In 1798, Thomas Malthus thought the world was overpopulated when world population was under one billion. He wanted to deny aid to the poor in his country and praised malaria for keeping the death rate high and life spans short in Africa and other developing countries. He saw disease, famine and war as good things to reduce population. His philosophy, which prompted Britain to pass laws against helping the Irish, was responsible for a million deaths in the Irish potato famine while still exporting wheat from Ireland to Britain. Malthus made two major erroneous assumptions: no improvements in crop yields per acre and the genetic inferiority, enhanced fertility and inability of the poor to improve their economic status. He was wrong.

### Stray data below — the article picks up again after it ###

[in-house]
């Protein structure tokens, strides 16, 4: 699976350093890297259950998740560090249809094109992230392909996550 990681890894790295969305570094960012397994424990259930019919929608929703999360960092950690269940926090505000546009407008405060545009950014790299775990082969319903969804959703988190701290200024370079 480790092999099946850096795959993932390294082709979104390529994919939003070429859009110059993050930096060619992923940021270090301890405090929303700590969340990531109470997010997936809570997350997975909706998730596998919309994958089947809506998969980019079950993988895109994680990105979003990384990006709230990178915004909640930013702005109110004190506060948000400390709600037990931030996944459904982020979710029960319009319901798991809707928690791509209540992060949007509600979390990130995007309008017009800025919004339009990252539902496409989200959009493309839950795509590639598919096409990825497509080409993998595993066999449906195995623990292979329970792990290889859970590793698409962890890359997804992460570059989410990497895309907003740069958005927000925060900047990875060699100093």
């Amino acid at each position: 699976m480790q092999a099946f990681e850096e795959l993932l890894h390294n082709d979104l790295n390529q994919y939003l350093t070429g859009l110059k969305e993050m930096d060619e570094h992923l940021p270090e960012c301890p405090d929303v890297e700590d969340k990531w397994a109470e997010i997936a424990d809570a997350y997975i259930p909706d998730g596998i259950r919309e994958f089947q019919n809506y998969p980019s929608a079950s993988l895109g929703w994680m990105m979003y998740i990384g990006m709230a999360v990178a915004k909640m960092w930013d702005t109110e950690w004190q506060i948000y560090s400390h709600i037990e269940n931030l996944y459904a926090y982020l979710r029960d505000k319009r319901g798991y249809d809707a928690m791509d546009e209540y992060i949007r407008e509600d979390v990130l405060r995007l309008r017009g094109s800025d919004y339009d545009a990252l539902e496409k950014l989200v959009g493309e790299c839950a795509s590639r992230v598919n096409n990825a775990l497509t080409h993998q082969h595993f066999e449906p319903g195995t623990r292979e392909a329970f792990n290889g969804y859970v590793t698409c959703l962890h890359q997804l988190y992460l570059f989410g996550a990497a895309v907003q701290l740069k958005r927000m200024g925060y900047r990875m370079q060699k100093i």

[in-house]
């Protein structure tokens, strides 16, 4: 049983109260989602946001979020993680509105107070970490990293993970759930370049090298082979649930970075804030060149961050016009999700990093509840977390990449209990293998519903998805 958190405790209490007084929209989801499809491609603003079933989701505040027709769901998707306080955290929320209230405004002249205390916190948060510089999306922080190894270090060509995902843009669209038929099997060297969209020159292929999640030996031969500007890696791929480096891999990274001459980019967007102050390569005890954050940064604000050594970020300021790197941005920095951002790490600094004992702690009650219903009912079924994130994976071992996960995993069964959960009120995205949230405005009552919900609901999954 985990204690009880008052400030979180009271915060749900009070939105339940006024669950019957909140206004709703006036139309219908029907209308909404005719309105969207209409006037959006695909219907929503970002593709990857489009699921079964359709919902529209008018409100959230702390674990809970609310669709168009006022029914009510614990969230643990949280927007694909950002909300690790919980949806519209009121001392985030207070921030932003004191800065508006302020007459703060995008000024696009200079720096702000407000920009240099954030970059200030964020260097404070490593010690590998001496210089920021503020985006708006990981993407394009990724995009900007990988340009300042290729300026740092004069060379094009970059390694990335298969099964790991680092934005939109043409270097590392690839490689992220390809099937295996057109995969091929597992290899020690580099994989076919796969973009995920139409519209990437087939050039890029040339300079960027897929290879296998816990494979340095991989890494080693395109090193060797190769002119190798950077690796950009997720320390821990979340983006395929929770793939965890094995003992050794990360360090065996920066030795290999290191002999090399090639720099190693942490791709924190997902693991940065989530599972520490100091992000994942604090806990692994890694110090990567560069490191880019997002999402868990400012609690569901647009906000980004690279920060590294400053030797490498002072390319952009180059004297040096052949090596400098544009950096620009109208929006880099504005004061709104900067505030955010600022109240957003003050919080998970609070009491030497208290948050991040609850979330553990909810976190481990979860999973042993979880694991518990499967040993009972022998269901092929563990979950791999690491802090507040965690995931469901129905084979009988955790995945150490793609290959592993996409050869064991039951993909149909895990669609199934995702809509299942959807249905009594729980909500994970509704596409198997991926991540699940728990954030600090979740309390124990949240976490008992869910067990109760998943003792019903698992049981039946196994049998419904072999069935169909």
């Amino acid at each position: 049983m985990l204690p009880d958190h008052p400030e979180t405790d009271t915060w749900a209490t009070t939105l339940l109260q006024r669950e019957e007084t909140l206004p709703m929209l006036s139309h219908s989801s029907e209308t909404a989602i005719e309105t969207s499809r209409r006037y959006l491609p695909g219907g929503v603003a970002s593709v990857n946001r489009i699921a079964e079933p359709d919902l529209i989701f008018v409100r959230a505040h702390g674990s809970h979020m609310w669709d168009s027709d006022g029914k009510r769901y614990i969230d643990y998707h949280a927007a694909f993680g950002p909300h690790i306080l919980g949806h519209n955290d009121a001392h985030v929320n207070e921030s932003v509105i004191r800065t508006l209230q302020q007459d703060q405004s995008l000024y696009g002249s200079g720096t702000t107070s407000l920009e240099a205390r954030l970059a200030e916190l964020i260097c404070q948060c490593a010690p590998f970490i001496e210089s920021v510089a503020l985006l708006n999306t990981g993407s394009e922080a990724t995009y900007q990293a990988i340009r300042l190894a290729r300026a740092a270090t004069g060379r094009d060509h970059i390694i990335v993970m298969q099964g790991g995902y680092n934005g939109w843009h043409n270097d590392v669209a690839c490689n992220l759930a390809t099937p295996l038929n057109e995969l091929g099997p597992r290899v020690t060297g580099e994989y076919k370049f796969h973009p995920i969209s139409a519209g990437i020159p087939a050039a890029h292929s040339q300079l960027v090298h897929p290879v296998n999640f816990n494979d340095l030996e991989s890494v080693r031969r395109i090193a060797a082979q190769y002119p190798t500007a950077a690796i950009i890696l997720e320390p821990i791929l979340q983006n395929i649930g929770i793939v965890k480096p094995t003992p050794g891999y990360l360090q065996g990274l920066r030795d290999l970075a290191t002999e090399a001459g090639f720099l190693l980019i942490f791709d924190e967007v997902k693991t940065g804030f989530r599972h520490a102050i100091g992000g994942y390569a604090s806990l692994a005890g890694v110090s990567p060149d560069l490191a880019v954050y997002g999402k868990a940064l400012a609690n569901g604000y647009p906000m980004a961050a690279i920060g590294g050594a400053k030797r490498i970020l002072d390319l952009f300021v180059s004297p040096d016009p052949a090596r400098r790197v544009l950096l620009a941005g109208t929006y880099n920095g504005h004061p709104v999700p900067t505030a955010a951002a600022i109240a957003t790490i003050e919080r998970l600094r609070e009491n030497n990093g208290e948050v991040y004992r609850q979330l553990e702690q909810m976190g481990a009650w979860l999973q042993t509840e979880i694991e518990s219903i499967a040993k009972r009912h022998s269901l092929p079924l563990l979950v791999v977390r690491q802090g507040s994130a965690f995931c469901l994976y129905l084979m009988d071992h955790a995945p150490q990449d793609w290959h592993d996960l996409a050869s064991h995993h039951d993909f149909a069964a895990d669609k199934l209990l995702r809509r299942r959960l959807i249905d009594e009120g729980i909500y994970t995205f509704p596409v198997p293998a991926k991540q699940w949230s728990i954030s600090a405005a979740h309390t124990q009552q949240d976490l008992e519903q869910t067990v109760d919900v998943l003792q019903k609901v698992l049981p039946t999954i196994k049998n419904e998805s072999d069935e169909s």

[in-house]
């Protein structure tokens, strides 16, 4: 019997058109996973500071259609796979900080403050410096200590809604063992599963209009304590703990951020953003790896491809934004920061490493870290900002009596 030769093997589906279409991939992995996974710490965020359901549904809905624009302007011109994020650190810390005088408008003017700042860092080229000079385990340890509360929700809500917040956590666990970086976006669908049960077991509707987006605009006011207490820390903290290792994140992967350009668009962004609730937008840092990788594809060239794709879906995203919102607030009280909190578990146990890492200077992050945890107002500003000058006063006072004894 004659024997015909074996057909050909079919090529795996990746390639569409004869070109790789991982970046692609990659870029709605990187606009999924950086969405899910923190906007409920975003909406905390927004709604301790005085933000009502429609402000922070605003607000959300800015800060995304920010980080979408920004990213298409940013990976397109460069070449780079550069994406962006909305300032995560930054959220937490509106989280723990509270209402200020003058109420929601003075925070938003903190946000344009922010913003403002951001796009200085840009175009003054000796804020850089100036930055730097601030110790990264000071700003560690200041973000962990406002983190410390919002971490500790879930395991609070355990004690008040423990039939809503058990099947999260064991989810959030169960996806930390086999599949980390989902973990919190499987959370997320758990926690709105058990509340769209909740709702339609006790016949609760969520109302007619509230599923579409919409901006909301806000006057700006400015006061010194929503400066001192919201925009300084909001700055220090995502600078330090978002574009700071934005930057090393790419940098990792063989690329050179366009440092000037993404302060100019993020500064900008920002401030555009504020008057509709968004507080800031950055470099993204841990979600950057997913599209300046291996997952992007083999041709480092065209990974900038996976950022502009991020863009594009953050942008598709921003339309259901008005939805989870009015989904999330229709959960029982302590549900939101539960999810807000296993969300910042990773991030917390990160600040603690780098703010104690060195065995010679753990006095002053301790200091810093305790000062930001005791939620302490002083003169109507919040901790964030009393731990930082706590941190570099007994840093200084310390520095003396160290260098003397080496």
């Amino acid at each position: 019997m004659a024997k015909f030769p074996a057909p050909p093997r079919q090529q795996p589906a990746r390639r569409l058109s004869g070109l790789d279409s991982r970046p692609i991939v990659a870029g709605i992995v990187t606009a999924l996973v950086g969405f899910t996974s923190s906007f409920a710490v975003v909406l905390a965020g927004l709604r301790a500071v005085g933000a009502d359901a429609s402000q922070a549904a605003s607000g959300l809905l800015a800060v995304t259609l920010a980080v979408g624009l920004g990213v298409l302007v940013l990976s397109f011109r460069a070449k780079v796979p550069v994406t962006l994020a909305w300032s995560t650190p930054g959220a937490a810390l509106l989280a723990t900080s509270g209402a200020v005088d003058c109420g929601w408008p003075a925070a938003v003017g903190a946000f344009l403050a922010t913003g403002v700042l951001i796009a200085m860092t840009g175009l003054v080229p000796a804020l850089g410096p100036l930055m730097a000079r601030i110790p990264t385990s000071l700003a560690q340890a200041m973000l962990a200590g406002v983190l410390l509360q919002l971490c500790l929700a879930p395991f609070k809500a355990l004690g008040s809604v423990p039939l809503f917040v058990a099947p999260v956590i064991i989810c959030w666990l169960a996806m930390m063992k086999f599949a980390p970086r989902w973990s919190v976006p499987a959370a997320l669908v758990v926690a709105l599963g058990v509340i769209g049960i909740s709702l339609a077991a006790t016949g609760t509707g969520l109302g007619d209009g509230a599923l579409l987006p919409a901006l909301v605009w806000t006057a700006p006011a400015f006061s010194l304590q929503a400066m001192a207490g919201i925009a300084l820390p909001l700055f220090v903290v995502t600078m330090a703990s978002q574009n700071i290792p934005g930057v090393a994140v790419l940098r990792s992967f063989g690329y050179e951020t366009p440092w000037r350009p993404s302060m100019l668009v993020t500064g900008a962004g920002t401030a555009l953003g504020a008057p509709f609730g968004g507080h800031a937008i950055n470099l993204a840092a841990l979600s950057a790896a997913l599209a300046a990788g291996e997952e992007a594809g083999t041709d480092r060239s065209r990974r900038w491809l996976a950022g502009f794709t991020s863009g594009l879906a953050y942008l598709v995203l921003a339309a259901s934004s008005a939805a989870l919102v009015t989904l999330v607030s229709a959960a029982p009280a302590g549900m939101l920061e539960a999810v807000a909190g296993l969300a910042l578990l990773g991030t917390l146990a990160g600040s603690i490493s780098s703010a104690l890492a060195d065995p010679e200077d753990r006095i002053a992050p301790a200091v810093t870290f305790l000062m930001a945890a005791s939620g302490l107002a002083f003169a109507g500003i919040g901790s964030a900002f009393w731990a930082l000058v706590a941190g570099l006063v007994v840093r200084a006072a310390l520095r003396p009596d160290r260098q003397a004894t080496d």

“Instead of recommending cleanliness to the poor, we should encourage contrary habits. In our towns we should make the streets narrower, crowd more people into the houses, and court the return of the plague. In the country, we should build our villages near stagnant pools, and particularly encourage settlements in all marshy and unwholesome situations. But above all, we should reprobate specific remedies for ravaging diseases; and restrain those benevolent, but much mistaken men, who have thought they were doing a service to mankind by projecting schemes for the total extirpations of particular disorders.”
—Thomas Malthus, An Essay on the Principles of Population, 1798